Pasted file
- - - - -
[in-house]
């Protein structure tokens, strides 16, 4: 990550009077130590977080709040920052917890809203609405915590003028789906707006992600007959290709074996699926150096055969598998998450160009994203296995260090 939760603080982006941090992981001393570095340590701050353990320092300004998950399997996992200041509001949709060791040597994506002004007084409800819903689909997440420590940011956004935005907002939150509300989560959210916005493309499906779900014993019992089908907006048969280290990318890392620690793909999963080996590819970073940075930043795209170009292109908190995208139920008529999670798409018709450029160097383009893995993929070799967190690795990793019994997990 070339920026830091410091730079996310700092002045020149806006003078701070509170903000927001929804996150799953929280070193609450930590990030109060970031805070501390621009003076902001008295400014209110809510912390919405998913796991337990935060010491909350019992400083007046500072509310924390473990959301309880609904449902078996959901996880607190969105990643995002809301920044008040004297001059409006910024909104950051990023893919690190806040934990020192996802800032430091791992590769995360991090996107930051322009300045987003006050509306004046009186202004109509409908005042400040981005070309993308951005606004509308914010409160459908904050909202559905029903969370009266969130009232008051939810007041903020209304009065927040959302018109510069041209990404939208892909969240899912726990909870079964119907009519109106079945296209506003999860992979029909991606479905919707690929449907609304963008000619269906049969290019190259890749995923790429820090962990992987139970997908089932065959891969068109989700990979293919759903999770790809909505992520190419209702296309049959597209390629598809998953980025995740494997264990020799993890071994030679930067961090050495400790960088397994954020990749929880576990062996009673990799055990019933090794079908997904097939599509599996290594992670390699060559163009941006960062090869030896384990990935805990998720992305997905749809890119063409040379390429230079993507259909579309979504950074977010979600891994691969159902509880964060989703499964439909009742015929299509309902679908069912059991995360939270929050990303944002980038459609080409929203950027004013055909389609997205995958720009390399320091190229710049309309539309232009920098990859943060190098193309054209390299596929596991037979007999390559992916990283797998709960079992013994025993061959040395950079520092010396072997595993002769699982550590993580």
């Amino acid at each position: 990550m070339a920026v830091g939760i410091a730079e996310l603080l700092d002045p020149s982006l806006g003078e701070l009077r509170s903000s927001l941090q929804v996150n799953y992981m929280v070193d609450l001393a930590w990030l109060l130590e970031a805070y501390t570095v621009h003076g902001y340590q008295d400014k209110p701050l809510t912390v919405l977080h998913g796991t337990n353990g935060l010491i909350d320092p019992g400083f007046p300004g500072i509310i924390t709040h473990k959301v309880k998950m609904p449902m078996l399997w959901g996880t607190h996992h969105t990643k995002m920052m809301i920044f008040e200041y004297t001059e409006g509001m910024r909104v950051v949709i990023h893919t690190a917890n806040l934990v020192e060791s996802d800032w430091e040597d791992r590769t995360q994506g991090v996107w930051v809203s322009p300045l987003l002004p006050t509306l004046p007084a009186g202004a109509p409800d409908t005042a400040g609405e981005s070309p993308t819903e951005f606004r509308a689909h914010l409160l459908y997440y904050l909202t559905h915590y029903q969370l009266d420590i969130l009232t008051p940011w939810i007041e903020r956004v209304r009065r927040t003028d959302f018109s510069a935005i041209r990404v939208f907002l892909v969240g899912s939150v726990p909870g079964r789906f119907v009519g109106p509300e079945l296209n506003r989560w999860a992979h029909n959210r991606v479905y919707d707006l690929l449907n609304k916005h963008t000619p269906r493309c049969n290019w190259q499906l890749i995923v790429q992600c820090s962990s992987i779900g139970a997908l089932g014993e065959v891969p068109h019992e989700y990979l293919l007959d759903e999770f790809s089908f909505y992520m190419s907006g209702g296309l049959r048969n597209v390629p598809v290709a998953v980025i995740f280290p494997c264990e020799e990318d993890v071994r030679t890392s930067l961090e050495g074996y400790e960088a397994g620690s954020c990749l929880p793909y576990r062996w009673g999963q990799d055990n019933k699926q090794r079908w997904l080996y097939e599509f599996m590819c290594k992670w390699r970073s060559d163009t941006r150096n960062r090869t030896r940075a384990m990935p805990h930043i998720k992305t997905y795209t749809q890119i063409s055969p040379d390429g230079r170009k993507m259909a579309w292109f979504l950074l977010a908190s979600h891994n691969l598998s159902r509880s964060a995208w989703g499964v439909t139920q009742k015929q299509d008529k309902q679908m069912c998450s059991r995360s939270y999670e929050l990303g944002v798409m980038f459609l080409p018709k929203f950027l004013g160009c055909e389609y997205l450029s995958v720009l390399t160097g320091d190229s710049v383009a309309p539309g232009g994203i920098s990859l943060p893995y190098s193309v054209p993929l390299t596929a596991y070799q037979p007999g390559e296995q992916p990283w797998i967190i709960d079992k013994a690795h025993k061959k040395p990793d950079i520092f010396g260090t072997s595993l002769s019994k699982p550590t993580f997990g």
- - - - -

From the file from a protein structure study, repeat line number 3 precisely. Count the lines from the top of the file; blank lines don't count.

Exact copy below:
């Amino acid at each position: 990550m070339a920026v830091g939760i410091a730079e996310l603080l700092d002045p020149s982006l806006g003078e701070l009077r509170s903000s927001l941090q929804v996150n799953y992981m929280v070193d609450l001393a930590w990030l109060l130590e970031a805070y501390t570095v621009h003076g902001y340590q008295d400014k209110p701050l809510t912390v919405l977080h998913g796991t337990n353990g935060l010491i909350d320092p019992g400083f007046p300004g500072i509310i924390t709040h473990k959301v309880k998950m609904p449902m078996l399997w959901g996880t607190h996992h969105t990643k995002m920052m809301i920044f008040e200041y004297t001059e409006g509001m910024r909104v950051v949709i990023h893919t690190a917890n806040l934990v020192e060791s996802d800032w430091e040597d791992r590769t995360q994506g991090v996107w930051v809203s322009p300045l987003l002004p006050t509306l004046p007084a009186g202004a109509p409800d409908t005042a400040g609405e981005s070309p993308t819903e951005f606004r509308a689909h914010l409160l459908y997440y904050l909202t559905h915590y029903q969370l009266d420590i969130l009232t008051p940011w939810i007041e903020r956004v209304r009065r927040t003028d959302f018109s510069a935005i041209r990404v939208f907002l892909v969240g899912s939150v726990p909870g079964r789906f119907v009519g109106p509300e079945l296209n506003r989560w999860a992979h029909n959210r991606v479905y919707d707006l690929l449907n609304k916005h963008t000619p269906r493309c049969n290019w190259q499906l890749i995923v790429q992600c820090s962990s992987i779900g139970a997908l089932g014993e065959v891969p068109h019992e989700y990979l293919l007959d759903e999770f790809s089908f909505y992520m190419s907006g209702g296309l049959r048969n597209v390629p598809v290709a998953v980025i995740f280290p494997c264990e020799e990318d993890v071994r030679t890392s930067l961090e050495g074996y400790e960088a397994g620690s954020c990749l929880p793909y576990r062996w009673g999963q990799d055990n019933k699926q090794r079908w997904l080996y097939e599509f599996m590819c290594k992670w390699r970073s060559d163009t941006r150096n960062r090869t030896r940075a384990m990935p805990h930043i998720k992305t997905y795209t749809q890119i063409s055969p040379d390429g230079r170009k993507m259909a579309w292109f979504l950074l977010a908190s979600h891994n691969l598998s159902r509880s964060a995208w989703g499964v439909t139920q009742k015929q299509d008529k309902q679908m069912c998450s059991r995360s939270y999670e929050l990303g944002v798409m980038f459609l080409p018709k929203f950027l004013g160009c055909e389609y997205l450029s995958v720009l390399t160097g320091d190229s710049v383009a309309p539309g232009g994203i920098s990859l943060p893995y190098s193309v054209p993929l390299t596929a596991y070799q037979p007999g390559e296995q992916p990283w797998i967190i709960d079992k013994a690795h025993k061959k040395p990793d950079i520092f010396g260090t072997s595993l002769s019994k699982p550590t993580f997990g």